homemade pumpkin syrup

I take my coffee very seriously. I prefer a real mug over paper “to-go” cups. Smaller mugs, with a petite handle that snugly fits my pointer and middle finger please when I’m drinking my normal cup of Joe (black, two sugars). Those mugs where you can barely slip one finger in—what are those all about? Does anyone find them comfortable?

If I’m having a cafe au lait, then I’ll reach for a big, deep mug—my favorite one is missing the handle, which means I can wrap my hands around it. I always close my eyes, and take a deep inhale above my coffee before the first sip of the day. I let the hot steam rush over my face, and the smoky, toffee scent envelope my senses. I wait until I drop the kids at school to have my first cup, so nothing can disturb that moment. See, coffee is a habit not because of the caffeine (I usually drink decaf, in fact). I simply love the taste of it, and the ritual of making it, whether I’m in a French press mood or go with my stovetop percolator. I don’t own a coffeemaker, and man did that drive M nuts when I got rid of it.

A few years ago, I fell for the temptation of Starbucks’ Pumpkin Spice Latte while on my way to visit my best friend up in Westchester. I should mention that I don’t generally see the point in sweet coffee drinks. As my friend Sarah often says, I’d rather eat my calories. I was craving coffee and a dessert, though, and after one sip, I knew it would only be a matter of time before I hit the test kitchen to make it myself.

I used pumpkin purée on my first try back then. It was great, but I soon went back to my black with two sugars coffee-drinking ways. A few weeks ago, I was in a pumpkin testing kind of mood—not surprisingly since it’s ’tis the season. I thought about that pumpkin spice latter again, and decided to reconnect with an old craving. Instead of using straight-up pumpkin purée like last time, I made a homemade pumpkin syrup. My hope was to keep the pumpkin’s earthy flavor, but temper it a bit. The resulting syrup is a jack of all trades. It can be used as a coffee flavoring, a topping for pancakes or ice cream sundaes, and livens up hot cocoa (recipe coming soon!).

Homemade Pumpkin Syrup

makes 1 1/4 cups

Music Pairing: When You’re Gone by The Cranberries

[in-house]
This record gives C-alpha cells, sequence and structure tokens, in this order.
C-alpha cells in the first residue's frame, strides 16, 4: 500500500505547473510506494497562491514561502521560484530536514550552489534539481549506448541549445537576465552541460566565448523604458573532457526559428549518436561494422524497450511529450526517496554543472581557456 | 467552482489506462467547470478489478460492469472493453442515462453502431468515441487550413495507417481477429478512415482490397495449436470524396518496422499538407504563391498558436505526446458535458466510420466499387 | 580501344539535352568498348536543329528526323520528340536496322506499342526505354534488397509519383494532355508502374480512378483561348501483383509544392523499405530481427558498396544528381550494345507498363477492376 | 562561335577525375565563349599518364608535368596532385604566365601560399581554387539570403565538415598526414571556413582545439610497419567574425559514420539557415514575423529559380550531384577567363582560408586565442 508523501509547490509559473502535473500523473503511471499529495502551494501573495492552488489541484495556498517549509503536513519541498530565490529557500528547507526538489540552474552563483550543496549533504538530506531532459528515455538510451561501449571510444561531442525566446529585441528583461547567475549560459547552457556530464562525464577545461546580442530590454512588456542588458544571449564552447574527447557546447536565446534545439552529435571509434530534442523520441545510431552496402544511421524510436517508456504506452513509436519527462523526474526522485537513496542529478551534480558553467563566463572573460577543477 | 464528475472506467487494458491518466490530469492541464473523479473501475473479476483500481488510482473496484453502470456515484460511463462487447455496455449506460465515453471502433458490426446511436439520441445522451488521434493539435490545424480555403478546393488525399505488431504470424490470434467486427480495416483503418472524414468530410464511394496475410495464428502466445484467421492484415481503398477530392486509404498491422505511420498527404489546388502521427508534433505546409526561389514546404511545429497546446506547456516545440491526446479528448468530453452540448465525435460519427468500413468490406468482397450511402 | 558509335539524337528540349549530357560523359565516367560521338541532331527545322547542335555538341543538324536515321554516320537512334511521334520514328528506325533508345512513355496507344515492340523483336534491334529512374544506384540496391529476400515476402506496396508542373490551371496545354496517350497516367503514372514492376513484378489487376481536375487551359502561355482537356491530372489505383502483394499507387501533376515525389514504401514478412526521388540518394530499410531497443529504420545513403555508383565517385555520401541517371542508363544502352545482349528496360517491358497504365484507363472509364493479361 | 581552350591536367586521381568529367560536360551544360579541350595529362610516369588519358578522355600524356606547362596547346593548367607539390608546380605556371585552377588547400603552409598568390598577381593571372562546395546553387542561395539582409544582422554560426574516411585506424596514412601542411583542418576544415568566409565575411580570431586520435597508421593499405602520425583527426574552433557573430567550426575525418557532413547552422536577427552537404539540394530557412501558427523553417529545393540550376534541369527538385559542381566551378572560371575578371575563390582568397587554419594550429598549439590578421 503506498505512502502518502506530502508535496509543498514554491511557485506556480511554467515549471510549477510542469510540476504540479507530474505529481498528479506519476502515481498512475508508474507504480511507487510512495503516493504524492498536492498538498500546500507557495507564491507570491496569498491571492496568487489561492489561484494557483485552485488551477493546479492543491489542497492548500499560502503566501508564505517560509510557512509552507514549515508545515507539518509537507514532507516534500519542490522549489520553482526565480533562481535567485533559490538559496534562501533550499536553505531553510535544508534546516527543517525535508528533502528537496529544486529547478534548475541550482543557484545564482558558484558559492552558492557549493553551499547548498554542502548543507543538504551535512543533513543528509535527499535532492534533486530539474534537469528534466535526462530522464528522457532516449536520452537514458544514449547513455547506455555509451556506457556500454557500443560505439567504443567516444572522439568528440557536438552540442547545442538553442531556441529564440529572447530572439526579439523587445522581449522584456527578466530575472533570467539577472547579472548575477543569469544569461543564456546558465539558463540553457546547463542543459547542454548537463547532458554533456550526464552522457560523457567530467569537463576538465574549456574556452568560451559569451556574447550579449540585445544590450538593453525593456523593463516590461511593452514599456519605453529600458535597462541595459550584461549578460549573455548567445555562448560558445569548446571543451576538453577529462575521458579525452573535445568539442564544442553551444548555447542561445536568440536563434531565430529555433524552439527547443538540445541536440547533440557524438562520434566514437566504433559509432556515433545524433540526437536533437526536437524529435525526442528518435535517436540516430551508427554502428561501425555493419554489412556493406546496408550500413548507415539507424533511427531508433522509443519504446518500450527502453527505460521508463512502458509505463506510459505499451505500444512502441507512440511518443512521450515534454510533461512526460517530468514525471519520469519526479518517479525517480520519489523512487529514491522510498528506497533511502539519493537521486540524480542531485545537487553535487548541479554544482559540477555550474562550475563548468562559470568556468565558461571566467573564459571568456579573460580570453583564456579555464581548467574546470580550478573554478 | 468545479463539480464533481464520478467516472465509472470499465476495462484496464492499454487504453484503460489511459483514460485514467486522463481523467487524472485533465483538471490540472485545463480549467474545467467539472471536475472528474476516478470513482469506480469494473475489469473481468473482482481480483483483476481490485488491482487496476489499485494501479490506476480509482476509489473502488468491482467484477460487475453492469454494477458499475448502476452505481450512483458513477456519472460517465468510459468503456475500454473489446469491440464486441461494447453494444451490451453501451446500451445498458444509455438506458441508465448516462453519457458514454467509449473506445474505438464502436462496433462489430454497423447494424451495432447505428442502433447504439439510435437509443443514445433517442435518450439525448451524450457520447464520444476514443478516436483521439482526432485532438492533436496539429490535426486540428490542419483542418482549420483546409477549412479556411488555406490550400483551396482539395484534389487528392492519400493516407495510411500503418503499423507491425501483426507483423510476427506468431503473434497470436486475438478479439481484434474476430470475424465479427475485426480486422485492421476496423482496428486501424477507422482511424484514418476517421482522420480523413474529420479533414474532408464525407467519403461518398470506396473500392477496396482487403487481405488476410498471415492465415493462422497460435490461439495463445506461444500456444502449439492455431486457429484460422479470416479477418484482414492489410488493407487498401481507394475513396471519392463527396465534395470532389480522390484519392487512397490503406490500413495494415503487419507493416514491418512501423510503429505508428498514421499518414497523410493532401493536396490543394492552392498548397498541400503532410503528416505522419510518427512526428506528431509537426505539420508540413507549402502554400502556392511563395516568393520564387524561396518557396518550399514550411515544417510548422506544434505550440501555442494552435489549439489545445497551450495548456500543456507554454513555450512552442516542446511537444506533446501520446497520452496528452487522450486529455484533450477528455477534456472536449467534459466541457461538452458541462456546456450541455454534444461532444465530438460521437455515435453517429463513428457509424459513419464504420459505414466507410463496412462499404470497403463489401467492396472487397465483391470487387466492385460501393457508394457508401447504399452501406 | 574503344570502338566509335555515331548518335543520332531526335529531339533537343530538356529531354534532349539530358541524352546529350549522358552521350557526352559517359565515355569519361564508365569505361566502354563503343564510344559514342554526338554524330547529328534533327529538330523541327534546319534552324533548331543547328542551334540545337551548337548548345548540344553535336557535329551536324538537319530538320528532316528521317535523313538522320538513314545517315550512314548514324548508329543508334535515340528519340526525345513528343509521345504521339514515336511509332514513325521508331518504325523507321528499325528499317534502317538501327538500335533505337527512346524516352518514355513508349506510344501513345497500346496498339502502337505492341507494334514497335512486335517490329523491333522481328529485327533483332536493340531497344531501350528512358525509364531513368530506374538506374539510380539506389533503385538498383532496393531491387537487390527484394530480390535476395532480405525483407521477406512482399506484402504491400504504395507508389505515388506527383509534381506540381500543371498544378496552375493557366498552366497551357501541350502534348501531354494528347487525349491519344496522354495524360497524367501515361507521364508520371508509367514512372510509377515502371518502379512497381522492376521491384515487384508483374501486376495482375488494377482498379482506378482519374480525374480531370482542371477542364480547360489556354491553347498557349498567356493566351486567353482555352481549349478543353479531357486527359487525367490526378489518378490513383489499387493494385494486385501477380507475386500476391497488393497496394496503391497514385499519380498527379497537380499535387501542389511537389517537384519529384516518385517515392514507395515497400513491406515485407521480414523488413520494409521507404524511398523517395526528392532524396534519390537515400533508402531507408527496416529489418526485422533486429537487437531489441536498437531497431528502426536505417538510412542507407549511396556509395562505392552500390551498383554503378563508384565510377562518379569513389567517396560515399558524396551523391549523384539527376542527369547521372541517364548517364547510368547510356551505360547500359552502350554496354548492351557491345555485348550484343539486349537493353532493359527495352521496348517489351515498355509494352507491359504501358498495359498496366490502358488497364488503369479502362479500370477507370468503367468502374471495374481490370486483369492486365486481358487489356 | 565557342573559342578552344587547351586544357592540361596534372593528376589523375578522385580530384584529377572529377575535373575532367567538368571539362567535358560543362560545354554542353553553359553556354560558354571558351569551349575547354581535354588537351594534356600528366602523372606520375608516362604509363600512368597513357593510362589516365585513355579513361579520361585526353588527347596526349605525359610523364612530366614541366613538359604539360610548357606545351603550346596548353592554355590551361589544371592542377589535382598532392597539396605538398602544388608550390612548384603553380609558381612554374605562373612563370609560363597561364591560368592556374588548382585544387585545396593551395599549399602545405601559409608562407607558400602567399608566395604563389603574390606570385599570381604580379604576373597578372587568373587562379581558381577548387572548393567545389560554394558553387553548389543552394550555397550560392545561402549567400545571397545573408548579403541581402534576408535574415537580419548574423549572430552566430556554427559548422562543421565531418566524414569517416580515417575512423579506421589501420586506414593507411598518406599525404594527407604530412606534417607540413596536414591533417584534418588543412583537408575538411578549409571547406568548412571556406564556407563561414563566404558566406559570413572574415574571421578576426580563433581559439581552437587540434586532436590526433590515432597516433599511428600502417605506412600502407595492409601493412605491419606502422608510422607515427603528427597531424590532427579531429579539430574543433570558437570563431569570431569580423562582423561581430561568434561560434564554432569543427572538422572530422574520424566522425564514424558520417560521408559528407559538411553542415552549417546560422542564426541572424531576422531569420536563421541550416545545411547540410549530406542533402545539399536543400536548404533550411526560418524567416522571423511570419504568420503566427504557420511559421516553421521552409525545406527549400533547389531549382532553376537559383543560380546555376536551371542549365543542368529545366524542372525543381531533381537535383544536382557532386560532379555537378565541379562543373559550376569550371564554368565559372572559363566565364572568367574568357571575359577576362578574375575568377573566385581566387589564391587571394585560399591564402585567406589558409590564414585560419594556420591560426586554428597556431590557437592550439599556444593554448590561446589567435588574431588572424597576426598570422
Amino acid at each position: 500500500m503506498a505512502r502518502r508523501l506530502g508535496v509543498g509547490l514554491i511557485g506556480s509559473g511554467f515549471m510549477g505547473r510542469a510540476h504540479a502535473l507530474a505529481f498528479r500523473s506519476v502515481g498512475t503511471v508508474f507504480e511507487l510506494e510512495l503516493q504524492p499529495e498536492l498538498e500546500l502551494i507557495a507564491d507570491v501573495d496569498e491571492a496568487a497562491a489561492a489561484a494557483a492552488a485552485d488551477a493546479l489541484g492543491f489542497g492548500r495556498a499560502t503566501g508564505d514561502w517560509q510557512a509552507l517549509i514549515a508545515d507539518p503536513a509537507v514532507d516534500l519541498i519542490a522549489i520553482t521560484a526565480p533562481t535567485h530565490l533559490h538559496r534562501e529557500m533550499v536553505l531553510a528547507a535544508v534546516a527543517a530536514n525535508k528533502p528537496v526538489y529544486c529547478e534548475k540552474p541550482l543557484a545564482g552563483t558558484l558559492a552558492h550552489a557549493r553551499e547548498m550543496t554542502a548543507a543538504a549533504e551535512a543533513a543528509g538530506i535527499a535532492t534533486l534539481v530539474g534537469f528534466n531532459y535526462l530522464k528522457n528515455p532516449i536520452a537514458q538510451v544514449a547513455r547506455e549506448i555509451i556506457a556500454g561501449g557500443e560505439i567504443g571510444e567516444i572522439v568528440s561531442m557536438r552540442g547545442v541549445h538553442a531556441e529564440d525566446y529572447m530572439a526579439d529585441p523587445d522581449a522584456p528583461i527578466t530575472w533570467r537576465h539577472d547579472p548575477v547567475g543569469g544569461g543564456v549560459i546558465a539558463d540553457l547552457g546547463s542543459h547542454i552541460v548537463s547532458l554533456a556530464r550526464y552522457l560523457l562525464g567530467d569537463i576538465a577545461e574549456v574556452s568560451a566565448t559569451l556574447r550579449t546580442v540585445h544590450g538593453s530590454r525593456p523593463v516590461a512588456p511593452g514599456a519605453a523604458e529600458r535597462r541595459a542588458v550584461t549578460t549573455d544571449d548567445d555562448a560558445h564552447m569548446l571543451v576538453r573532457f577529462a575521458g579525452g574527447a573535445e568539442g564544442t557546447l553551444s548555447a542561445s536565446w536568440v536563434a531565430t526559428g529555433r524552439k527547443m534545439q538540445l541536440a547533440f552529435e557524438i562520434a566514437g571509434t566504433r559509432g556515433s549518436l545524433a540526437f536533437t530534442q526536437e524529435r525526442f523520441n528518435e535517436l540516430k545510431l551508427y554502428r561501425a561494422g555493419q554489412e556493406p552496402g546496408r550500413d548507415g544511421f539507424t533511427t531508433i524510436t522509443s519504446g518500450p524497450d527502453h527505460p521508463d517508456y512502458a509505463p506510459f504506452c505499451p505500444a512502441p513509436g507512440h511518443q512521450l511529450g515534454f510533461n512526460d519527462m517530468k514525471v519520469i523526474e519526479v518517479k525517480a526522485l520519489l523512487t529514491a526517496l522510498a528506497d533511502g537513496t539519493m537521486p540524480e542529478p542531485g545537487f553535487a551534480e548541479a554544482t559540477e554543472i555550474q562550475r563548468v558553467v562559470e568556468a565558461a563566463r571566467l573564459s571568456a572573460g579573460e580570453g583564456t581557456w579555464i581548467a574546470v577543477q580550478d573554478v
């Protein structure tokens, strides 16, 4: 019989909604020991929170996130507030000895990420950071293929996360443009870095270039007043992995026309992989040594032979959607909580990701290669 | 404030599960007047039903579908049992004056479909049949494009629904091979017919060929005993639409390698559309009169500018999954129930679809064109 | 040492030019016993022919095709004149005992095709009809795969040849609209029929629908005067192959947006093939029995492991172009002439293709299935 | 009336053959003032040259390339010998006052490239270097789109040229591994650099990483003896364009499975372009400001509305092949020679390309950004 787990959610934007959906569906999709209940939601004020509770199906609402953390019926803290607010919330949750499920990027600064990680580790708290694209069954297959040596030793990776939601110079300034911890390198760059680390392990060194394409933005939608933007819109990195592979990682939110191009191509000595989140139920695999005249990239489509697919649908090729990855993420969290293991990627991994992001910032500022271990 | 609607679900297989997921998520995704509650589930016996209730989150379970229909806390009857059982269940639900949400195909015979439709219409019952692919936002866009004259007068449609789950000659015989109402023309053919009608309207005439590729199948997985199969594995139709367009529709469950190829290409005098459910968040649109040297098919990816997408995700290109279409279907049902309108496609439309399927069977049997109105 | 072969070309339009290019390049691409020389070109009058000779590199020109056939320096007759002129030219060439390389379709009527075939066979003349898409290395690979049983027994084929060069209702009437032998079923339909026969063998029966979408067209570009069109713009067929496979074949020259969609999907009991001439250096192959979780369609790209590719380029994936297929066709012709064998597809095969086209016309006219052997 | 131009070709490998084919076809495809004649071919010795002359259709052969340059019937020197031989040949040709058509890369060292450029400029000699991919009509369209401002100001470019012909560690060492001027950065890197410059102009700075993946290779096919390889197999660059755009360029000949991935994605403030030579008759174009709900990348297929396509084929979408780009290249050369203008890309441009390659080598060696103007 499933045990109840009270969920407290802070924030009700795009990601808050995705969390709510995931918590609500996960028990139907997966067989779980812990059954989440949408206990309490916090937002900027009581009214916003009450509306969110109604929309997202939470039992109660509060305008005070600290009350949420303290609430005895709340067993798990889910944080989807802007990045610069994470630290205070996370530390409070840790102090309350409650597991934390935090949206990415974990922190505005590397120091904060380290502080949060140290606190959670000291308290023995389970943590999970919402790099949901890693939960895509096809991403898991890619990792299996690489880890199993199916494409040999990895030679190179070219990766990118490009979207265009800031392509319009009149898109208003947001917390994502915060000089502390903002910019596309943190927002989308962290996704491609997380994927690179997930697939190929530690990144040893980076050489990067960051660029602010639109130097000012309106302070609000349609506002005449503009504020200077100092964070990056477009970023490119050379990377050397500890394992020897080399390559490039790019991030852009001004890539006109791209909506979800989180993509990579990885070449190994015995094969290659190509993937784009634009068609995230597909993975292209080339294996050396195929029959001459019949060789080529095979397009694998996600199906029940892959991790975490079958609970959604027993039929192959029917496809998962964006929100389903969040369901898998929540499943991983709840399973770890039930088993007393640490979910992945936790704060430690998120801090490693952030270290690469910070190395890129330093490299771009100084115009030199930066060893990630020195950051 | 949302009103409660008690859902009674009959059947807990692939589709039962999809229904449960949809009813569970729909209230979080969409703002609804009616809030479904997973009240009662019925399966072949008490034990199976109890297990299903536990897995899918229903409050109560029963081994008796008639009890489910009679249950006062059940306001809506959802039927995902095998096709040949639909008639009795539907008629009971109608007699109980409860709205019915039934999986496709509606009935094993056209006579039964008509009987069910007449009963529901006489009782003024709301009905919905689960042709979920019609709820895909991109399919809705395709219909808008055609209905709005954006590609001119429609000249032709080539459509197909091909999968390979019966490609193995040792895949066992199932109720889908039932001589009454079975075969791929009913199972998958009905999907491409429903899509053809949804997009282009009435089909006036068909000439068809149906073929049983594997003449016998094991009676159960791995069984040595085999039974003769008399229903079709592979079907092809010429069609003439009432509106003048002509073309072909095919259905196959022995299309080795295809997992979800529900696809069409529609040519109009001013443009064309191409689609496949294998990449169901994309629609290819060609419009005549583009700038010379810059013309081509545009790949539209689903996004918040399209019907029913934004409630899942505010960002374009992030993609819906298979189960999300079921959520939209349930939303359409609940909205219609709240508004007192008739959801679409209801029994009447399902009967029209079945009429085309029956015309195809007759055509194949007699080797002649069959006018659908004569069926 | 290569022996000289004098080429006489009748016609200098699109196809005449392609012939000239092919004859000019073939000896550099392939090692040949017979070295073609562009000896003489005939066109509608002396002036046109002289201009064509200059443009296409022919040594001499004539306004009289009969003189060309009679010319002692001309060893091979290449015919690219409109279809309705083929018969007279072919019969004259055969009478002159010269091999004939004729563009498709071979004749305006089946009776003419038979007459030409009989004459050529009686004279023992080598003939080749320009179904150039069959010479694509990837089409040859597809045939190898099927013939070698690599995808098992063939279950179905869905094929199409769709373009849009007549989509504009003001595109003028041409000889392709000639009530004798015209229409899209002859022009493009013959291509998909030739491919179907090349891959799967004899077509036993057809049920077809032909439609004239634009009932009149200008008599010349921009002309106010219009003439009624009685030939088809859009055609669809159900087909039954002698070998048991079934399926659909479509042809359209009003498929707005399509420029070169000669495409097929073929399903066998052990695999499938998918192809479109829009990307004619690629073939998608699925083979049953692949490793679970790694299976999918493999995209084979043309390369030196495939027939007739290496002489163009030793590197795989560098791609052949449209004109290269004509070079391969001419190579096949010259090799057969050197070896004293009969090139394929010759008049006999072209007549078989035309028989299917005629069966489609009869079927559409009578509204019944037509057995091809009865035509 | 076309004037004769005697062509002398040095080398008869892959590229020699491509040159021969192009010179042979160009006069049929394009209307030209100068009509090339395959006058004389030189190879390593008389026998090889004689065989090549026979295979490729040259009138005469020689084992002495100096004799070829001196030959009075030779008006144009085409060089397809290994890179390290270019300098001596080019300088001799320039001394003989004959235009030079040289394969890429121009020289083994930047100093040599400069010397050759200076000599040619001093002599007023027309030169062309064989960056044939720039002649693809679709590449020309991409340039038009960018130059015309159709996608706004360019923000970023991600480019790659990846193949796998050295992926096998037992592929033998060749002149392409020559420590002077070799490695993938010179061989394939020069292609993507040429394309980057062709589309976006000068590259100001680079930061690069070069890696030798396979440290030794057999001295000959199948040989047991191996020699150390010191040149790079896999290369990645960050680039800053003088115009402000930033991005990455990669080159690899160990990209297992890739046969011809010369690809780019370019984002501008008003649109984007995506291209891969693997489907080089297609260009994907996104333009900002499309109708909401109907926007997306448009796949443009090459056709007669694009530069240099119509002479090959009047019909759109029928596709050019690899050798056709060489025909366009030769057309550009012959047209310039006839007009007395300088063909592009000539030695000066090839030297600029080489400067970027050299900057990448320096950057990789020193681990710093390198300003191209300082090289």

1 cup (240 grams) canned pumpkin purée

3/4 cup (150 grams) natural cane sugar

1/3 cup (80 ml) water

1/4 teaspoon vanilla extract

Add all of the ingredients to a small pot. Whisk together to mix well. Bring to a boil over medium-high heat. Reduce flame to the lowest setting, and simmer until reduced by one third, about 10 minutes (you’ll still see little bubbles pop to the surface).

Pour the syrup into a jar. Let cool completely, then cover with a lid, and store in the fridge for up to one month.

***Update 11/21/13—This syrup will look more like a very thin caramel sauce, and have some of the texture from the pumpkin puree. If you prefer a smoother syrup, you can pour the hot mixture through a sieve or thin-weave strainer, before storing in a jar.***


  • Tracey A

    Good Morning Jennie,
    I felt like I was there in your kitchen, enjoying a cup of coffee with you!
    Great recipe to try, like all of your recipes.
    Wising you bright days and calm nights,

  • Fran

    We have pancakes or French Toat every Sunday, this will make a wonderful addition to our breakfast, going to make it later in the week. Thank you Jenn for sharing this and so much more.

  • Elaine Neely

    Totally excited to make this recipe because I’m so much like you about my coffee! AND I have an obsession with Pumpkin anything. Though my recipe didn’t turn out like syrup….any ideas on what I might of done wrong?

  • Jennifer Perillo

    Hi Elaine,
    The syrup should be a caramel sauce-like consistency. Can you tell me what yours was like?

  • Sonya

    I’ve got the pot on the stove right now with the above ingredients. It’s been on a low heat for about 30 minutes. It smells like caramel and it’s getting darker but the consistency is that of the pureed pumpkin. Not seeing the syrup yet. It reminds me of Trader Joe’s pumpkin butter. I’ll keep stirring!

  • rainey

    I just tried this.

    I cooked it to 220˚ and stirred in vanilla seeds and butter after I took it off the heat. I sieved the resulting syrup.

    I have to say it still has a bit of the grittiness of the pumpkin and it’s about as thick as pumpkin butter. Still, it’s delicious and I imagine I can still thin it out with water to make an actual syrup I can put in a latte or pour over pancakes.

    Thanks so much for this recipe. I’m sure we’re going to enjoy it.